washington d.c.. my colleague sack hunt who is also my son and i want to single them out because i can. thank you. i wrote this book for two reasons. two reasons mainly. one is i like a good story. i enjoyed writing, i have all my life. this just struck me as a pretty good yarn. this is a compelling story. it is also true. i hope it reads like this but it struck me at one point almost like a novel, almost stranger than fiction house some of these things happened and the interrelationships of people and leaders and so forth and first of all it struck me as a pretty cool story and i hope you will think so if you read the book. the other reason was after reflecting, after talking with these fellows and a number of other people in the room tonight, there were 163 interviews over a period of time, what struck me most of all was this was a very timely story for the age in which we now live which tends to be so contentious. we are sitting here with senator alexander who must live in this environment i am describing every day not only in washington but state capitals all over the country that we have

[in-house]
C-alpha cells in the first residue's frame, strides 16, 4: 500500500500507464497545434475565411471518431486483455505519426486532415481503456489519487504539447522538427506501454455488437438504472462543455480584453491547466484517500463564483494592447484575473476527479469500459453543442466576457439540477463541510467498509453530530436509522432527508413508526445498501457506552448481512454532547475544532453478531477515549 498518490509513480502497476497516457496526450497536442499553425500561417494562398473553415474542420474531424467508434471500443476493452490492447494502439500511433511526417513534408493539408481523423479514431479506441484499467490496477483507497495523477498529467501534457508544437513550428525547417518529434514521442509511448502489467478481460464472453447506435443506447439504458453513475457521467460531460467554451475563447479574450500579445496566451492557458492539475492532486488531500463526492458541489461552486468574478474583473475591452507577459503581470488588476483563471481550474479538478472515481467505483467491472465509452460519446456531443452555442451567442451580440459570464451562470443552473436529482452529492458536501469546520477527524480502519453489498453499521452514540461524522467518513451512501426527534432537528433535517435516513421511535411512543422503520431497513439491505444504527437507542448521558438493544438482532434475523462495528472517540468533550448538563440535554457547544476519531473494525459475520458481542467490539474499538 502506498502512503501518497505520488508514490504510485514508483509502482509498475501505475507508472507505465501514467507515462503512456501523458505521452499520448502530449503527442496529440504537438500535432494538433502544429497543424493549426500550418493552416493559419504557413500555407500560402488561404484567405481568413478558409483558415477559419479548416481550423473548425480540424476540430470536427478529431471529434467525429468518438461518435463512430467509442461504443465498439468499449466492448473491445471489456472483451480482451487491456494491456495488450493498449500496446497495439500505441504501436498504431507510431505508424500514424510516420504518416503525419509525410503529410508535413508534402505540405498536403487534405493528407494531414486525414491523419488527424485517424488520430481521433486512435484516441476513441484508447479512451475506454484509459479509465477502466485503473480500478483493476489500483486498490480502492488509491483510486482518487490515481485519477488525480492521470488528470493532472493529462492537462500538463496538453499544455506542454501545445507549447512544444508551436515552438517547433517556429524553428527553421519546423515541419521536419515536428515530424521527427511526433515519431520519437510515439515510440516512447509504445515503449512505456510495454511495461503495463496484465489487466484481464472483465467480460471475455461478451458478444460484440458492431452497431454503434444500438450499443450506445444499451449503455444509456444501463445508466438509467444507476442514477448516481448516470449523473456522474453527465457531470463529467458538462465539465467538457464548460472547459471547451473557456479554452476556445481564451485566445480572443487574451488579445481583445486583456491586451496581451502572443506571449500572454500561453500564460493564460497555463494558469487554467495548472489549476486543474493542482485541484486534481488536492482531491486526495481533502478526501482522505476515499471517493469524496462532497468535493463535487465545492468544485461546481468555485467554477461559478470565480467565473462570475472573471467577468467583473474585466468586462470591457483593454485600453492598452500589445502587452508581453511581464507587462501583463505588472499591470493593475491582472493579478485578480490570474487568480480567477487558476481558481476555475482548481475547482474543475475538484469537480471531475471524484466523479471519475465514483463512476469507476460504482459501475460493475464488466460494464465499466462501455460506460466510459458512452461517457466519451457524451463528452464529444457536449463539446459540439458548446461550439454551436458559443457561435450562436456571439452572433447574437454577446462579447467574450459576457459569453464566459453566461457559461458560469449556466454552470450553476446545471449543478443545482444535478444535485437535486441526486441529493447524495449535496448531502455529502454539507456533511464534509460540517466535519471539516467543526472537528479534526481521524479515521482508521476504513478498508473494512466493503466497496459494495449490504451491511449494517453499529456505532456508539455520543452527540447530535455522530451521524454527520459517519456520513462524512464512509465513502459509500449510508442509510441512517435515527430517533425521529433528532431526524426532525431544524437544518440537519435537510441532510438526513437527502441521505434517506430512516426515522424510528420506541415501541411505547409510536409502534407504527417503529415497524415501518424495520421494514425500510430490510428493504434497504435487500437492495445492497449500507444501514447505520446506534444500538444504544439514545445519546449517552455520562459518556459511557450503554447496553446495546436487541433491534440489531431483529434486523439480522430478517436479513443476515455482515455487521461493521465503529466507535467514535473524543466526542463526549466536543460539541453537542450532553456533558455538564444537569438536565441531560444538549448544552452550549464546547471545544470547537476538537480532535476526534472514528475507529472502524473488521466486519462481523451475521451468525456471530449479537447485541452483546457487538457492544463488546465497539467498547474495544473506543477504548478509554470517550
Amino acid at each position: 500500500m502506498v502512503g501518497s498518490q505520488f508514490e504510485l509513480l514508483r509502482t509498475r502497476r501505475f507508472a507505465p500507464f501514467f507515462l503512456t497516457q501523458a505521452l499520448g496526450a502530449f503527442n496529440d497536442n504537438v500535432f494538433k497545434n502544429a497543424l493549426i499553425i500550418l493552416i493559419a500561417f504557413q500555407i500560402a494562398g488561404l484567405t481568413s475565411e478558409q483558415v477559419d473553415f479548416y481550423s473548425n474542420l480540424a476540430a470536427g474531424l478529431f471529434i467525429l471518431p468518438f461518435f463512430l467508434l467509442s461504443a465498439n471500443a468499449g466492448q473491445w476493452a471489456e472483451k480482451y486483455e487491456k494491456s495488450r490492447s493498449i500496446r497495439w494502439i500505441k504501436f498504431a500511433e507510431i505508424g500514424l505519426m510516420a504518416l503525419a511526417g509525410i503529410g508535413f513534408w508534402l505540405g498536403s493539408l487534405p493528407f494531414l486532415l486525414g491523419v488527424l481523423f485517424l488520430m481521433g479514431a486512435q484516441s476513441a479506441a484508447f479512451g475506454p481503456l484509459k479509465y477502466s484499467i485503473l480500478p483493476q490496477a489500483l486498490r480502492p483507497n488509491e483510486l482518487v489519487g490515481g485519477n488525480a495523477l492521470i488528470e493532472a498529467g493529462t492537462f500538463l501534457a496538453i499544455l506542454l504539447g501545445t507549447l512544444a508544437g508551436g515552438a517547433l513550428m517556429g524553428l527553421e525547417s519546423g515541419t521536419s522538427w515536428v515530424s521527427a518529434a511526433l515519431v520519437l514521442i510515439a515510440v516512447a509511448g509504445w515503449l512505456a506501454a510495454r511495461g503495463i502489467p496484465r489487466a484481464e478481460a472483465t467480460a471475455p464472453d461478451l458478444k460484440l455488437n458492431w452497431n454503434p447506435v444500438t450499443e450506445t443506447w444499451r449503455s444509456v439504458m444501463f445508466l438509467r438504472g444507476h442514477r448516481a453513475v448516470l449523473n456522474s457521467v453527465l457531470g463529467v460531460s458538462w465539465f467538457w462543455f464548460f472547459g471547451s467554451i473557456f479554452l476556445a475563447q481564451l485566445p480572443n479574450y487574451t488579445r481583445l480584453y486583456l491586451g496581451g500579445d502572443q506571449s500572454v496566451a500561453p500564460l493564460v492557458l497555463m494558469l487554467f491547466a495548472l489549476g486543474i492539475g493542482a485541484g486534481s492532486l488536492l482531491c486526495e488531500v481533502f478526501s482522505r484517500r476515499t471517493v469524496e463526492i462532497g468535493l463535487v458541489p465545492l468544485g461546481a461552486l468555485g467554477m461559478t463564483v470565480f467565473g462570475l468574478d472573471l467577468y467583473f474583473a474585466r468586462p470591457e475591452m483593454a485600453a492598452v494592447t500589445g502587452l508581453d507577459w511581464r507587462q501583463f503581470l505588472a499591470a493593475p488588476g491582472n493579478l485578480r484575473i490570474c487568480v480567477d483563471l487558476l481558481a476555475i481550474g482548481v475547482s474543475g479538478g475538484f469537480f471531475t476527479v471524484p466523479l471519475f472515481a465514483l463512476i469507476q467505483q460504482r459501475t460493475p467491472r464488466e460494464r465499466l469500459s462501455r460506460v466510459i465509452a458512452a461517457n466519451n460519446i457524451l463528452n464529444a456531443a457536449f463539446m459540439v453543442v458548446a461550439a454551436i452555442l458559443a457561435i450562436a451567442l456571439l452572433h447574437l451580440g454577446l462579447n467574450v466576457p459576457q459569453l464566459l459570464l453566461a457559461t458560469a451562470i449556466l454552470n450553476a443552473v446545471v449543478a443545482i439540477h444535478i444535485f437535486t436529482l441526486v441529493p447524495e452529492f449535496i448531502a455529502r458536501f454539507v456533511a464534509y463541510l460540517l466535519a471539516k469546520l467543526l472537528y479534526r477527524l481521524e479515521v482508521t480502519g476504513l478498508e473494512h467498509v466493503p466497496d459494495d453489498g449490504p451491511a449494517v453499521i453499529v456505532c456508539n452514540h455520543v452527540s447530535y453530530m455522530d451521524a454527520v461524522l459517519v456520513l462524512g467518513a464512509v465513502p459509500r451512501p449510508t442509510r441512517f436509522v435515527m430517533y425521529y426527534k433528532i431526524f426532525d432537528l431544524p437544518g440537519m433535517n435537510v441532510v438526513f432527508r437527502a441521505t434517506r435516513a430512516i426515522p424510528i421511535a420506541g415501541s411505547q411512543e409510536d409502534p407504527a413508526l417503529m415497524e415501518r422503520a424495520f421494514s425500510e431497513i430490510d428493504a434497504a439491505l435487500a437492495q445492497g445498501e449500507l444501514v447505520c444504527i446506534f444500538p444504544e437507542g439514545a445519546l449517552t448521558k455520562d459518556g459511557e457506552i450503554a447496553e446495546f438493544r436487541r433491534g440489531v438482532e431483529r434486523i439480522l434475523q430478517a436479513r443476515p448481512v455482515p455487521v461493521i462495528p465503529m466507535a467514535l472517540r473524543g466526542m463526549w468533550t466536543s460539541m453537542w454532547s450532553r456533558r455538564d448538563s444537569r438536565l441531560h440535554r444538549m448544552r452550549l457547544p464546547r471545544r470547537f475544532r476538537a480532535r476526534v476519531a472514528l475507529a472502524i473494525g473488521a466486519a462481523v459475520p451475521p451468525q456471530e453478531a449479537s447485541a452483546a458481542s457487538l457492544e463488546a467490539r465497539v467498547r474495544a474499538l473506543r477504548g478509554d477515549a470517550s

for a stop on the near side of washington and stockton. we generally support having four site stops. on this particular case we didn't feel it was safe because at the intersection and one bloke away there's 3 major construction projects that will be going on for several years. if the stop is on the far side it will create gridlock. we feel that further down the line open stockton that there was a variant to not eliminate parking but just to reduce the ladies and gentlemen of the jury, to two wired lanes we think that's a better solution. there's no need to pick a fight by removing parking. and finally we want again to caution that implementing transit signal priority technology can be both a good and bad thing. in chinatown over the last 36 years we found that we always try to reach a balance with the different uses. and if buses always get priority it would create gridlock again. thank you >> thank you. >> good afternoon i was given the privilege of speaking out of order so i'm not the person whose name appears after chin. i'm michael and i live on libl street. i'm an immigrant f